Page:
Northwords Now Issue 34

The FREE literary magazine of the North

The Executioner

by Mike Dixon

Skye Mountain Rescue Team retrieved the body with the help of the Stornoway coastguard helicopter, about two hours after the alarm was raised. The right leg was tenuously joined to the torso, like a loose first tooth attached by a sliver of stringy fibre to the gum. The facial features were rearranged like a cubist painting. For Murdo, one of the aspirant team members, it resulted in disrupted sleep for the next two weeks.

The crematorium car park was packed. The grey sky, pregnant with rain, mirrored the mood of the occasion. The room filled up and then the family entered, clutching each other like the walking wounded from a theatre of war. You didn’t have to be religious to be moved by the swelling emotion in the voices of the choir despite it being an old recording piped over a second-rate PA system.  

Reminiscences and tributes were wide ranging.                 

“Money was really tight when they had their first mortgage and Katie was a baby. Grant even did the housework so Suzy could go out to do an evening bar job.” Laughter. A student friend said that despite the tragedy there were very few fortunate enough to end their days in a place they adored and in the company of the person they treasured and loved most of all. It was a perfect idea for the ashes to be scattered at Tarskavaig Bay in sight of the black, saw-tooth Cuillin. (Affirmative nods). The coffin moved on the rollers, the curtains opened and closed, people lined up to pass their respects to the family then hurried to their cars to escape the now steady downpour.

Three months earlier Grant McKinlay had run through the arrangements for his wife’s funeral. The floral display would include carnations, the music a selection from the Glasgow Orpheus choir. The eulogy would be given by a lifelong friend and donations would go to a breast cancer charity. There was one problem: Suzy was still living and had no terminal illness. Her death by his hand would require rigorous planning and precise execution.

As physical intimacy lessened insidious cracks had appeared in the relationship. He could remember the last time they’d had sex but not when they’d last made love. He was worn down by the criticisms, the belittling, the glacial stares. Recently they had both been manipulating their flexitime to minimise the amount of time spent together. At weekends, they escaped to different mountains. He suspected she was seeing someone else; she was visiting the hairdresser more. He was cautious about embarking on an affair which he knew he could have with a regular hill walking companion. If Clare had been more Lady Macbeth-like he might have been planning Suzy’s end much earlier. As it was, their silver wedding anniversary was fast approaching, a good smokescreen to hide his intentions.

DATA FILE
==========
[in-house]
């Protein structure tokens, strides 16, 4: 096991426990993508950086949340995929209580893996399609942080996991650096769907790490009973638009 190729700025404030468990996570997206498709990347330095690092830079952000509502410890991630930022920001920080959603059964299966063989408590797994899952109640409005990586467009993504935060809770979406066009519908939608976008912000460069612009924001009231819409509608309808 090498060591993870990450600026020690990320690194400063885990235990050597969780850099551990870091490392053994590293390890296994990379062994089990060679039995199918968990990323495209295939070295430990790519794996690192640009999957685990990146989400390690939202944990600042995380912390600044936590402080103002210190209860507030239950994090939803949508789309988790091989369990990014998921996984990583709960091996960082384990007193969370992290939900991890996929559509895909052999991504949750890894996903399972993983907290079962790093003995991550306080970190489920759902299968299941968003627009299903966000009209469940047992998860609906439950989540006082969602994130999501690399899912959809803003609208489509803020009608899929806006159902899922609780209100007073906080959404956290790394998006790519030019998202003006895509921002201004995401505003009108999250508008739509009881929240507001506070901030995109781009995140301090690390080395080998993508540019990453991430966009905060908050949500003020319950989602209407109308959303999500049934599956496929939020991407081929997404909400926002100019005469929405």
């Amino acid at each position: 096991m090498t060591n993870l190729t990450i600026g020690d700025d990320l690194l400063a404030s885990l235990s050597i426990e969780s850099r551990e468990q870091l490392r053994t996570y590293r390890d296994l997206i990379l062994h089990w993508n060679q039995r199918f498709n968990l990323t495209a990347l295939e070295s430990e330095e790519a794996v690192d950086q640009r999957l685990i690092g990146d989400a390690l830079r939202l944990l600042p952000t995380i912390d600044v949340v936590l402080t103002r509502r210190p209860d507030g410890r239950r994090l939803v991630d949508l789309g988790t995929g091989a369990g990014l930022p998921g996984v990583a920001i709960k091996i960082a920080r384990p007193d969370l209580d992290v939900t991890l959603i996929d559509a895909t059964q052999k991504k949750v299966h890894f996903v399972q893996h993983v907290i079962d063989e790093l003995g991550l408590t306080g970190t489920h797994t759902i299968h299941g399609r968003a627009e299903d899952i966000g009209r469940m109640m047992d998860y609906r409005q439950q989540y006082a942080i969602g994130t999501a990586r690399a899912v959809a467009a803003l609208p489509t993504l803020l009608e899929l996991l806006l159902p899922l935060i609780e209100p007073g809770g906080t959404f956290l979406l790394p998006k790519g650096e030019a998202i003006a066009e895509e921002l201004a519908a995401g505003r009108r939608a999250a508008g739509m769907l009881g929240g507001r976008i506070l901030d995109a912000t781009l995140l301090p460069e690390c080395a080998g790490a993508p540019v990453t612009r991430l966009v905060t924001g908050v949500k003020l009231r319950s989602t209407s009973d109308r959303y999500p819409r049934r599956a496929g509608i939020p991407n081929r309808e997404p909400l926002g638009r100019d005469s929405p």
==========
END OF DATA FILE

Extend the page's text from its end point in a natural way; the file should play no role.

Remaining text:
Divorce was not an attractive option for Grant. Bang goes the early retirement plan and she’d get a sizeable cut of the pension too. He imagined her gloating over the legal settlement; she’d contest everything, his mountaineering first editions, film poster originals, the lot. There would also be her interpretation of the breakup which would do the gossip rounds. Women, he’d noticed, get far more sympathy following a split. No, there was a neater alternative to all of that.

The place and method provided a considerable challenge for Grant. With their joint interest in the hills, the setting of a mountain for her demise was not implausible.

There were always suspicions following a fatality to one of a married couple together on the same mountain. But accidents do happen…. a simple slip, a head crushed like an egg shell. He can’t be the first to have such thoughts and others must have been successful. Police questioning would be intense but, after all, they’d kept their domestic problems private. He’d checked the insurance policy and with the pay-out he could resign his job and take on consultancy work when he chose. He needn’t be lonely either……there was Clare for a start. He felt twenty years younger in an instant.

Suzy was not a climber but she was comfortable with scrambling. As well as her own interest in photography, she’d always been happy to pose for shots and it would be no problem luring her to the edge of a void. Take some general scenery shots first, get Suzy near the brink as foreground interest. There was a certain beauty in a falling body thought Grant, even the ones who’d been captured mid-air in desperate leaps from the Twin Towers. Just move towards her and push.

But which mountain? Suzy had been completing her Munros in friendly competition with her best friend Alison. Grant skimmed her Munro’s Tables book to consider the possibilities. There were some interesting options…. Liathach, An Teallach, The Saddle, Am Basteir. Choose a midweek day but not during a school or bank holiday, no prying eyes. A scrambly ridge, with a big unbroken drop below it should do just fine. Am Basteir in the Cuillin fitted the bill perfectly.